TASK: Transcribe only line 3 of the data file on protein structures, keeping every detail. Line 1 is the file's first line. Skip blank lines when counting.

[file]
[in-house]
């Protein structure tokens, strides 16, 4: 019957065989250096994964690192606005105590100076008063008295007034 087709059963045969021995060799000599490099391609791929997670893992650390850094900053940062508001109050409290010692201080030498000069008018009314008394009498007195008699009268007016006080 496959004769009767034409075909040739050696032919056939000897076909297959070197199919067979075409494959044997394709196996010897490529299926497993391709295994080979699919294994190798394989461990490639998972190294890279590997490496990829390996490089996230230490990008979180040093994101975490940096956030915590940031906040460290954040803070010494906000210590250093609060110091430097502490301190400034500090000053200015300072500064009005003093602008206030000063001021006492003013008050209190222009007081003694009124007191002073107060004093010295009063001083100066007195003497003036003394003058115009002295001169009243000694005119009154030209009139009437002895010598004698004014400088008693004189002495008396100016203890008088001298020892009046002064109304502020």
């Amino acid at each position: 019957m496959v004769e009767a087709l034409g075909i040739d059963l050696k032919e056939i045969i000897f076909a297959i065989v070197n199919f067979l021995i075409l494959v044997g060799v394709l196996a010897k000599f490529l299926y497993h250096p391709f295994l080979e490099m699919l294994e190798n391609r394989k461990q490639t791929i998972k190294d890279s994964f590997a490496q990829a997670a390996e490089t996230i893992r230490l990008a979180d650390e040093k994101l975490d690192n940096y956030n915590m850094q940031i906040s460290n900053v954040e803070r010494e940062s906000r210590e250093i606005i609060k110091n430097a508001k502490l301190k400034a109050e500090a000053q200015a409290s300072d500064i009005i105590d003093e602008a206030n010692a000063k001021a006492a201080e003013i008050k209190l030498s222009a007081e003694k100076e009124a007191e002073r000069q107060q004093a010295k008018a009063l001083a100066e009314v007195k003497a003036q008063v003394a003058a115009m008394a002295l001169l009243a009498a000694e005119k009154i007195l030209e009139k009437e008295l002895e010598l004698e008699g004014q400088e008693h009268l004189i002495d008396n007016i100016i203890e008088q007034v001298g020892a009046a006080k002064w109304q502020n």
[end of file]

């Amino acid at each position: 019957m496959v004769e009767a087709l034409g075909i040739d059963l050696k032919e056939i045969i000897f076909a297959i065989v070197n199919f067979l021995i075409l494959v044997g060799v394709l196996a010897k000599f490529l299926y497993h250096p391709f295994l080979e490099m699919l294994e190798n391609r394989k461990q490639t791929i998972k190294d890279s994964f590997a490496q990829a997670a390996e490089t996230i893992r230490l990008a979180d650390e040093k994101l975490d690192n940096y956030n915590m850094q940031i906040s460290n900053v954040e803070r010494e940062s906000r210590e250093i606005i609060k110091n430097a508001k502490l301190k400034a109050e500090a000053q200015a409290s300072d500064i009005i105590d003093e602008a206030n010692a000063k001021a006492a201080e003013i008050k209190l030498s222009a007081e003694k100076e009124a007191e002073r000069q107060q004093a010295k008018a009063l001083a100066e009314v007195k003497a003036q008063v003394a003058a115009m008394a002295l001169l009243a009498a000694e005119k009154i007195l030209e009139k009437e008295l002895e010598l004698e008699g004014q400088e008693h009268l004189i002495d008396n007016i100016i203890e008088q007034v001298g020892a009046a006080k002064w109304q502020n």